When iOS developers ask me for advice on how to get a job, something I often tell them is that they need a presence on the App Store. They need something with their name on it, to show prospective employers that they have the skills and grit to follow-through with an idea, from inception to polish. Having an app, even a simple one, on the App Store demonstrates an ability to ship software, which is what employers are interested in.
I know this because of my experience getting my first few jobs writing iOS software. Having a few apps on the store – simple ones, mind you – really helped me in interviews. I could point and say “look, I built this.” Those apps helped launch my career.
So you can imagine the mixed emotions I have about choosing not to renew my account.
There’s kind of an unwritten rule in startups, that you pretty much have to follow your employer’s CTO on Twitter. Lucky for me, I have the distinct joy of following dB, the CTO of Artsy, a very thoughtful person, and someone who has thought a lot about open source.
So imagine my surprise when I saw them tweet this.
Have you ever heard of wabi-sabi? It’s a complex idea from Japanese culture that surrounds the appreciation of the impermanent and the imperfect. I heard about it a few years ago, and finally took a deeper look by reading Wabi-Sabi for Artists, Designers, Poets & Philosophers.
We developers spend a lot of time thinking about what good and bad code looks like, but we don’t often take time to discuss what good and bad code feels like.
In the autumn of 2009, a young undergraduate student named me had taken on too many commitments. Way too many. In addition to a full course load, I was working two part time jobs, tutoring, leading a student association, and was (no joke) the Research in Motion “campus ambassador.” Too bad I was driving myself crazy. What was the problem? Well, whenever someone asked me if I was interested in doing something, I’d say “yes.”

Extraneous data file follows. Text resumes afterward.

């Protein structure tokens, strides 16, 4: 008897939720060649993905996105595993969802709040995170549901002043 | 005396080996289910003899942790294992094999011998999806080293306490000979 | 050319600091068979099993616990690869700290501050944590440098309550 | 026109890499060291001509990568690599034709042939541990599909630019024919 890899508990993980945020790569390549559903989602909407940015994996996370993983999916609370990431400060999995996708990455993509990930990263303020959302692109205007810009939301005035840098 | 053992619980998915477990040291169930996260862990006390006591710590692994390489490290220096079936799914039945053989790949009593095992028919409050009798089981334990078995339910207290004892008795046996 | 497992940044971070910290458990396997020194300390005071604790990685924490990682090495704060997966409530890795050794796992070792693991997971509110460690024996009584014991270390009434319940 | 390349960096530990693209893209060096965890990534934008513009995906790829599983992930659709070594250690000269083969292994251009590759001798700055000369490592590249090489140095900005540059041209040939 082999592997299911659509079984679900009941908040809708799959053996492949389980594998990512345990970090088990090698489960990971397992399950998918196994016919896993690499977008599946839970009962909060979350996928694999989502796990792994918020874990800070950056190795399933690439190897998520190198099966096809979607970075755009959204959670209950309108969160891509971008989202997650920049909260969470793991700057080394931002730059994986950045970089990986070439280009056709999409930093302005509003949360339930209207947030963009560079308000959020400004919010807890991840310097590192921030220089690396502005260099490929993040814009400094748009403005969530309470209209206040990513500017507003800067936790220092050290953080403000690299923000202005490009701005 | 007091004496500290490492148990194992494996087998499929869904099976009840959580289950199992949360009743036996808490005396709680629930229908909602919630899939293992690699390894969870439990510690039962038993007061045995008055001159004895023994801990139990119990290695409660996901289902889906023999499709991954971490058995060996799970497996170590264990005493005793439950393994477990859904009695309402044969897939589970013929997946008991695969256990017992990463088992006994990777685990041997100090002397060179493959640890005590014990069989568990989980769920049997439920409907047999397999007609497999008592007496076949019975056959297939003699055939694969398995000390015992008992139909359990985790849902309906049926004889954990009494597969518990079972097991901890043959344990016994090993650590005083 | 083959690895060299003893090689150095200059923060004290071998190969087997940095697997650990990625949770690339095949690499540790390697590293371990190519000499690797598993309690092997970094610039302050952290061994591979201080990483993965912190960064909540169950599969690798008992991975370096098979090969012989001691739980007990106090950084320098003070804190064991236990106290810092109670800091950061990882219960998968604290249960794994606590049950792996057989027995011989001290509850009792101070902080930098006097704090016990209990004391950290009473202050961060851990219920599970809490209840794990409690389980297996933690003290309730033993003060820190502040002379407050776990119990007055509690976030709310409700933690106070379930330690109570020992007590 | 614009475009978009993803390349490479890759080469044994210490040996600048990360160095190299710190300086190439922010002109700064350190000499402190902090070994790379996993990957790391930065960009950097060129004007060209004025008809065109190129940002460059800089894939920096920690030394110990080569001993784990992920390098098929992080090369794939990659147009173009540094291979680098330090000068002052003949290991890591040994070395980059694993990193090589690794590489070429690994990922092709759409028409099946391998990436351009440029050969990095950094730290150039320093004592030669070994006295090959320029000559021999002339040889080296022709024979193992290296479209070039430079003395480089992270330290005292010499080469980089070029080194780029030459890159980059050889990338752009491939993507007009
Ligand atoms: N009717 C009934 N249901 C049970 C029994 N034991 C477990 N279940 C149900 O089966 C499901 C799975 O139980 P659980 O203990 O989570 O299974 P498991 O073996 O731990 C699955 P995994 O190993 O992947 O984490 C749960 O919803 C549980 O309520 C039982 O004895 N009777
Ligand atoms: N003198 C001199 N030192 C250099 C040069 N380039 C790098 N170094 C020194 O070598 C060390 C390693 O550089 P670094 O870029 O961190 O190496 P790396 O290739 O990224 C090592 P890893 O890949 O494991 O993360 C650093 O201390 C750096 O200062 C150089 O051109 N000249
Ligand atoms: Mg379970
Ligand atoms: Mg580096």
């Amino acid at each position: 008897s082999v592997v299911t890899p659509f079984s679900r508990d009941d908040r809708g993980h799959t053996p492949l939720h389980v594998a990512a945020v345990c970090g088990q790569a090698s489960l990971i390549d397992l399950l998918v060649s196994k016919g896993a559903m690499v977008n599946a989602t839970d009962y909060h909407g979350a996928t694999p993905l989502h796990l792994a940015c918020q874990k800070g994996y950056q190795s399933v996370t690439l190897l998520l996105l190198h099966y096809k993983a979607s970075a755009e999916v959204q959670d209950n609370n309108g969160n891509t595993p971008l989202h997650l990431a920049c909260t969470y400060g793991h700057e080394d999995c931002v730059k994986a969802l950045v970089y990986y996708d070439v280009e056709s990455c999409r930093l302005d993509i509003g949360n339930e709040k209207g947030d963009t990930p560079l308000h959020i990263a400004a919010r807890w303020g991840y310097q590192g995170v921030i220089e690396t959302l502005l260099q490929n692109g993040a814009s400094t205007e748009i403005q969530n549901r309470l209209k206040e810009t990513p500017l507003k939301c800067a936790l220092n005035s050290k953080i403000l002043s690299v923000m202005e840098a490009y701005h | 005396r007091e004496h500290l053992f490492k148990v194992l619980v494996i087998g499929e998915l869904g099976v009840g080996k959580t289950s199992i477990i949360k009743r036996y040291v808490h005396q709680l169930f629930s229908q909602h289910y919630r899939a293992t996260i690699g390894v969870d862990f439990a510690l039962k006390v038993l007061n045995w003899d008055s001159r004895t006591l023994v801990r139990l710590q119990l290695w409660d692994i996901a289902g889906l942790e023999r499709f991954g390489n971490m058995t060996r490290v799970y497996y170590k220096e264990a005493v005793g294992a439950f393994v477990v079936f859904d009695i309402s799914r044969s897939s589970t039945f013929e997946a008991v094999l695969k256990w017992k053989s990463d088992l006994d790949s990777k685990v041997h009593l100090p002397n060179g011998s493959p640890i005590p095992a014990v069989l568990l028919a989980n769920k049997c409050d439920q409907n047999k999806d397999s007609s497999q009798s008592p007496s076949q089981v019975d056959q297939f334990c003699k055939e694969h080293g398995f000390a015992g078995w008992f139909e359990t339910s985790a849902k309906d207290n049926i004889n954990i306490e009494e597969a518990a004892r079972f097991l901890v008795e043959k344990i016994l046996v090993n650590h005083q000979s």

I always thought that perfectionism is a compulsion to do things perfectly, and I guess that’s true. And you know how the phrase “Haha my greatest weakness is that I’m a perfectionist” is a common thing people say in job interviews? That’s pretty messed up, eh?
When you interact with someone online – GitHub, Twitter, whatever – you don’t often see them discuss struggle. They’ll be witty, or share something cool they’ve done, or maybe a recording of a talk they gave. But they don’t normally talk about struggling to write their pithy tweet, or falling out of love with their side project, or pushing against writer’s block. I think that’s a shame, because those struggles are normal.
So the other night, I saw Steve Streza tweet about the new Star Wars film, specifically about JJ Abrams’ style in directing the film.
Last week I saw a blog post float around called MVVM is Not Very Good, and I specifically avoided reading it because I was having a not-great week and I was afraid I would take the blog post personally. Well, this morning I read the article and here I am writing a response to it.